JAMESTOWN – City officials are cautioning residents to be vigilant against coyotes, which have been seen in some neighborhoods on the north and east side of town in recent months.
Jamestown city councilman Tony Dolce, who’s Ward is on the north side of the city, raised the issue during this past Monday’s city council work session.
“Over the course of the last several weeks there’s been concern over the amount of sittings we’ve had for coyotes and foxes as well and it seems to be this year more than ever,” Dolce said. “We’ve actually had one dog that was attacked and killed by a coyote a couple of months ago. So we have some nervous constituents wondering what we can do and what we will do.”
Jamestown Public Safety Director and police chief Harry Snellings told city lawmakers that there isn’t much the police can do to prevent Coyotes from coming into neighborhoods, but adds the state Department of Environmental Conservation (DEC) has been notified.
“We’re going to contact the DEC to see what we can do. We’re obviously not equipped to address coyotes. My recommendation is to not let your pets roam free, especially small pets, and to call us when you do see them so at least, if a dog is attacked, we can address that as it occurs,” Snellings said.
Snellings added that as soon as he hears back from the DEC he’ll report back to the city council.
In addition to coyotes being spotted in Jamestown, they’ve also been located in other suburban areas, including the village of Falconer.
DEC INFORMATION ON COYOTES
According to the DEC, the type of coyote found in our area is the eastern coyote, which is firmly established in New York.
Eastern coyotes look similar to German shepherd dogs, yet are half the weight. Coyotes have long, thick fur. Their tails are full and bushy, usually carried pointing down. Ears are large, erect, and pointed. They are 4 to 5 feet in length from nose to tail and weigh 35 to 45 pounds.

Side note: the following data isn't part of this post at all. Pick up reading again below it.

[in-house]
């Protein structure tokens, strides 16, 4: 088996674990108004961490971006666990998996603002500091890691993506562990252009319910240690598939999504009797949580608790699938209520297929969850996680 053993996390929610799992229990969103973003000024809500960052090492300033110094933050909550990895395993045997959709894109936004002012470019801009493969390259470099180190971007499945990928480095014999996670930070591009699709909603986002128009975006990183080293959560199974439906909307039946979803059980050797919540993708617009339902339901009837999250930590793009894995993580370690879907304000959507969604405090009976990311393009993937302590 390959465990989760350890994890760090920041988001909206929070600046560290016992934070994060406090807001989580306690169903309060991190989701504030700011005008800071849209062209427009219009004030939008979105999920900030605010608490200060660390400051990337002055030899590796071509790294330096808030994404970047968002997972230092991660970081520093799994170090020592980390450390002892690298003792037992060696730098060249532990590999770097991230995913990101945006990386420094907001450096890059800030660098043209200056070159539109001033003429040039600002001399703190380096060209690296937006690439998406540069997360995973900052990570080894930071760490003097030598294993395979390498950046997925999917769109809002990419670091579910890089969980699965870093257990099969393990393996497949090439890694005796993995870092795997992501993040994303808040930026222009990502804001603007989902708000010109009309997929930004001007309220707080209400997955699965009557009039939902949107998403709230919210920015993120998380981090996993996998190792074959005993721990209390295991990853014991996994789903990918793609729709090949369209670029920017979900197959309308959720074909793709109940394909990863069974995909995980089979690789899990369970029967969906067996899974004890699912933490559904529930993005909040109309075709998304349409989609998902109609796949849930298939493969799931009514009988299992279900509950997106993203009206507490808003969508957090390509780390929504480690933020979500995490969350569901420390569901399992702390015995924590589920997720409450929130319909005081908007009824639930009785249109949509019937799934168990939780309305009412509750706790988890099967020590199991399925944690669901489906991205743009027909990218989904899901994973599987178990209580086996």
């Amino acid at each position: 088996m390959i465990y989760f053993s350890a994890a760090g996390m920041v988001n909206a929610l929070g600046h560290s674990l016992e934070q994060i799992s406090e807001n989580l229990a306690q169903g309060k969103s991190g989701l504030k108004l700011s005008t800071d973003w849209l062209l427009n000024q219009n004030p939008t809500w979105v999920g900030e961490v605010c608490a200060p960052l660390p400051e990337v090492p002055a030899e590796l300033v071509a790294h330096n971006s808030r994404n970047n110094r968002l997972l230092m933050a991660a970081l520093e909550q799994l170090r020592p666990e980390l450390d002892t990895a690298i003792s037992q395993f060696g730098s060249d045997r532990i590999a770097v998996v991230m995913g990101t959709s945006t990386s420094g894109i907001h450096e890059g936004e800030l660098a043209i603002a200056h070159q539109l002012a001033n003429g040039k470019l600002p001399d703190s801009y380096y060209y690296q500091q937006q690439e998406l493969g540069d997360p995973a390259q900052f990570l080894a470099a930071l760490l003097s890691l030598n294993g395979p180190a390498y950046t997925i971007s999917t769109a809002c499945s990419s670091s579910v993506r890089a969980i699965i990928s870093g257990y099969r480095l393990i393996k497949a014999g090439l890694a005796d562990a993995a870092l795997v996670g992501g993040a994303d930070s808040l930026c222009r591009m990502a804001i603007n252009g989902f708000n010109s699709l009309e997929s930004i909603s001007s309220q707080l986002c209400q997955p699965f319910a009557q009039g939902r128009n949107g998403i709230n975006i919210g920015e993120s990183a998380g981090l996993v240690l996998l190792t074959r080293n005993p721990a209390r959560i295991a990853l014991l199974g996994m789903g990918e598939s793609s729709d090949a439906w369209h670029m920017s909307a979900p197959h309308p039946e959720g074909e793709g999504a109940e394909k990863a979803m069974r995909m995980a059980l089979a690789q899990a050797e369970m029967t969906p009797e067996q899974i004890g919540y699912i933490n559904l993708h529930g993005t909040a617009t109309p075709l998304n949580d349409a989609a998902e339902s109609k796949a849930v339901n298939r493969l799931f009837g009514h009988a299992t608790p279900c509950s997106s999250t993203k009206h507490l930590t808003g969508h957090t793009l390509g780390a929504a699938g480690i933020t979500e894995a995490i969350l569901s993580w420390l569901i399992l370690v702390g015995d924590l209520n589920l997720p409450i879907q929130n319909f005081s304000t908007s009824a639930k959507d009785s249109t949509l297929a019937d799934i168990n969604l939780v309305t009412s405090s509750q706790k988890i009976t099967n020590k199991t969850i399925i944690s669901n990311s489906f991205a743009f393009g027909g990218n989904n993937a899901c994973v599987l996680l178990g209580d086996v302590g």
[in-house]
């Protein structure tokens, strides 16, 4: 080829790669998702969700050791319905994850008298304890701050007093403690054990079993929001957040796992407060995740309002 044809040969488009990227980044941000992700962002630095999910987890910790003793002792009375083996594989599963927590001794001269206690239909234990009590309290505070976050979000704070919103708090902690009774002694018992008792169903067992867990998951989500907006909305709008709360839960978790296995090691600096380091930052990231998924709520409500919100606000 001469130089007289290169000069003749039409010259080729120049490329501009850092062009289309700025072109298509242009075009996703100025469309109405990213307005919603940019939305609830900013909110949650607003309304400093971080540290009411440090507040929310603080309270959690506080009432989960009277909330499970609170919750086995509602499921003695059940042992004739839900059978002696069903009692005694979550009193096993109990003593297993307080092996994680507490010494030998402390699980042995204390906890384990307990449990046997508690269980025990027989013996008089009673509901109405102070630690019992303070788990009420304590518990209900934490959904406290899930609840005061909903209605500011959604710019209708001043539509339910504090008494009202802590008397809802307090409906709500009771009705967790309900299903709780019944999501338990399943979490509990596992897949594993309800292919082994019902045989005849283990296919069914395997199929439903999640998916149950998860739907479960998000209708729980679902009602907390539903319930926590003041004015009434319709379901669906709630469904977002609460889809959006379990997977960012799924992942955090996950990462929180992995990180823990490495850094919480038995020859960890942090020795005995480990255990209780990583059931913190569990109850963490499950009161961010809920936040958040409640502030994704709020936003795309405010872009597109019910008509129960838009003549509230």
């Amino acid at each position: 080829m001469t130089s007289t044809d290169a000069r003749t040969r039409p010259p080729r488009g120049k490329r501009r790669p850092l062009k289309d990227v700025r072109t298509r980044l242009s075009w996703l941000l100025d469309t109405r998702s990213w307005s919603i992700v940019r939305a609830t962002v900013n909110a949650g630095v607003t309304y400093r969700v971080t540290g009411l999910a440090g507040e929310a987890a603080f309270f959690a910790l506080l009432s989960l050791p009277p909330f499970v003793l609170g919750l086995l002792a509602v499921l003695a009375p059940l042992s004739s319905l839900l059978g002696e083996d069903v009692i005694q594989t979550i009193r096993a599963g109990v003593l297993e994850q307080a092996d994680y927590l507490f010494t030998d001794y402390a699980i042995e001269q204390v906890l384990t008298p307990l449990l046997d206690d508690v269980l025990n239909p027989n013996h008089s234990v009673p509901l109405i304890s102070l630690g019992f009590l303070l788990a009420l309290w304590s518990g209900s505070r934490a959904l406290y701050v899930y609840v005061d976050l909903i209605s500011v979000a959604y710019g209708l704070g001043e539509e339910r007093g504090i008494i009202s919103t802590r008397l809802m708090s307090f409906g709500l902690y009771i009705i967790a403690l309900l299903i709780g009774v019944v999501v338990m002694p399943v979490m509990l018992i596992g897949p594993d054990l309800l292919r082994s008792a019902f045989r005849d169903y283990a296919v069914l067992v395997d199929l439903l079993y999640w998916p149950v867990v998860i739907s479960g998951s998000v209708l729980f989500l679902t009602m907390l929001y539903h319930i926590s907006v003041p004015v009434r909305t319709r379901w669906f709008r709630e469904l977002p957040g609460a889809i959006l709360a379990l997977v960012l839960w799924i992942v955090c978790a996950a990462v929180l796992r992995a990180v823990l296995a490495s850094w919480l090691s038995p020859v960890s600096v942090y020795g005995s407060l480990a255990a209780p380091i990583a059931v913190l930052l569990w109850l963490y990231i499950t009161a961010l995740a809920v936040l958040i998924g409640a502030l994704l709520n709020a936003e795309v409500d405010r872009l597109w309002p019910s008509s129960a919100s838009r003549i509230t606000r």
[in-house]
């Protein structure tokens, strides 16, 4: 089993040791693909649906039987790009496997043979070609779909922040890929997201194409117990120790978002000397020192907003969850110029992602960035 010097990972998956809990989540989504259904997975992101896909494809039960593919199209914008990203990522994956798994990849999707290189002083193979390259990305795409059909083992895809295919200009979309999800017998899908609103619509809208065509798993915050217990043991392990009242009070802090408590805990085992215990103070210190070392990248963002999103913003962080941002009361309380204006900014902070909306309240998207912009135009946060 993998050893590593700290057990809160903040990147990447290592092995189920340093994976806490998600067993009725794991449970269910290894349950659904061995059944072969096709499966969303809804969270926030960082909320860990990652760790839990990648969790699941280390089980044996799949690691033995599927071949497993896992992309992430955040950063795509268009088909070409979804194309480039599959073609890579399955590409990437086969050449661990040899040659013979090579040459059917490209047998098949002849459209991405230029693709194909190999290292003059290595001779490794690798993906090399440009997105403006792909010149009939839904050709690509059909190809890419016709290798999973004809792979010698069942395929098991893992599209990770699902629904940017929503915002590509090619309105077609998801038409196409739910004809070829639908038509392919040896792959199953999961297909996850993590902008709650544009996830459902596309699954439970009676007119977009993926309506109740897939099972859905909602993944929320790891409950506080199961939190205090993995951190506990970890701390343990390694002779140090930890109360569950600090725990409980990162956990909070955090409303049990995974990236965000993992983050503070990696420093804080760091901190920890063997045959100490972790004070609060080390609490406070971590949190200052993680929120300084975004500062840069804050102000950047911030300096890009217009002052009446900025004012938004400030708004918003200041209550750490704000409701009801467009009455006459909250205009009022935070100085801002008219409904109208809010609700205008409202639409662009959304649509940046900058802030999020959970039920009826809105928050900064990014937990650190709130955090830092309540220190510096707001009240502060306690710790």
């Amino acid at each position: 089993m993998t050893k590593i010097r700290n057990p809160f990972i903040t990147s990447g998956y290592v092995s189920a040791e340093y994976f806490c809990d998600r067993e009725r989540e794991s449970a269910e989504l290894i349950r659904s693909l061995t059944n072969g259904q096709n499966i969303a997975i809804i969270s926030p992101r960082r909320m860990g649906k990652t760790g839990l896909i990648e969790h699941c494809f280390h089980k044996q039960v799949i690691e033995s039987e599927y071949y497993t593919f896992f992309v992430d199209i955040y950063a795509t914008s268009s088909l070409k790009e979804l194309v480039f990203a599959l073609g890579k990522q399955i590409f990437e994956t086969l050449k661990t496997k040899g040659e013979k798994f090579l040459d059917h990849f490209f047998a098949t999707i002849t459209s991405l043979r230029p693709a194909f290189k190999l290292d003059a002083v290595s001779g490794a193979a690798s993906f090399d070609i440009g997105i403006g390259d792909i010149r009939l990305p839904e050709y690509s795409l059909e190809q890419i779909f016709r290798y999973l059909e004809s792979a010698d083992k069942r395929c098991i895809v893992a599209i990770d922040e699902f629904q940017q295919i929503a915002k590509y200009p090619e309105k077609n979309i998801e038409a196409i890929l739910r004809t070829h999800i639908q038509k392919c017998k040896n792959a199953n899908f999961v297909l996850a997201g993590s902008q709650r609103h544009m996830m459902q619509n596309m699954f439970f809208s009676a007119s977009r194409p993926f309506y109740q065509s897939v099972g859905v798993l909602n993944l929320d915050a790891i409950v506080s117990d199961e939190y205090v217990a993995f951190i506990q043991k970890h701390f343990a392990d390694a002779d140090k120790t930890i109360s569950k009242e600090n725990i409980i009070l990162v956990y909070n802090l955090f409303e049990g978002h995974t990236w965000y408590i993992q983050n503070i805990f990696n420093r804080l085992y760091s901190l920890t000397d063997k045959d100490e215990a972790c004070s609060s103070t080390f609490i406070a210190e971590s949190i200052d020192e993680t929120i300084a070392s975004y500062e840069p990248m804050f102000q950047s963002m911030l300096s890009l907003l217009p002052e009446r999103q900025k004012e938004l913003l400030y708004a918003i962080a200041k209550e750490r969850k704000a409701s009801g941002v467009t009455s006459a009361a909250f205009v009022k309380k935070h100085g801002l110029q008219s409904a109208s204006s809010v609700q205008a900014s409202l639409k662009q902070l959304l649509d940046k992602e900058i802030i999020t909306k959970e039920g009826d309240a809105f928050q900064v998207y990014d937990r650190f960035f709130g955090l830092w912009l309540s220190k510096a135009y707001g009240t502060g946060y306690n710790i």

The Eastern Coyote lives in New York as an integral part of our ecosystems. People and coyotes can usually coexist if the natural fear of people that coyotes have is maintained. Pets and young children are typically most at risk.
Below are steps you should take to reduce and prevent coyote problems from occurring. For additional information see our wildlife damage control page.
- Do not feed coyotes and discourage others from doing so (also see “Feeding Wildlife: a wrong choice“).
- Unintentional food sources attract coyotes and other wildlife and increase risks to people and pets. To reduce risks:
- Do not feed pets outside.
- Make any garbage inaccessible to coyotes and other animals.
- Eliminate availability of bird seed. Concentrations of birds and rodents that come to feeders can attract coyotes. If you see a coyote near your birdfeeder, clean up waste seed and spillage to remove the attractant.
- Do not allow coyotes to approach people or pets.
- Teach children to appreciate coyotes from a distance.
- If you see a coyote, be aggressive in your behavior – stand tall and hold arms out to look large. If a coyote lingers for too long, then make loud noises, wave your arms, throw sticks and stones.
- Do not allow pets to run free. Supervise all outdoor pets to keep them safe from coyotes and other wildlife, especially at sunset and at night.
- Regulated hunting and trapping increases the “fear” coyotes have towards people.
- Fencing your yard may deter coyotes. The fence should be tight to the ground, preferably extending six inches below ground level, and taller than 4 feet.
- Remove brush and tall grass from around your property to reduce protective cover for coyotes. Coyotes are typically secretive and like areas where they can hide. See “Tips to Eliminate Wildlife Conflicts” for more information.
- Contact your local police department and NYSDEC regional office for assistance if you notice that coyotes are exhibiting “bold” behaviors and have little or no fear of people.
- Ask your neighbors to follow these same steps.
Coyotes and People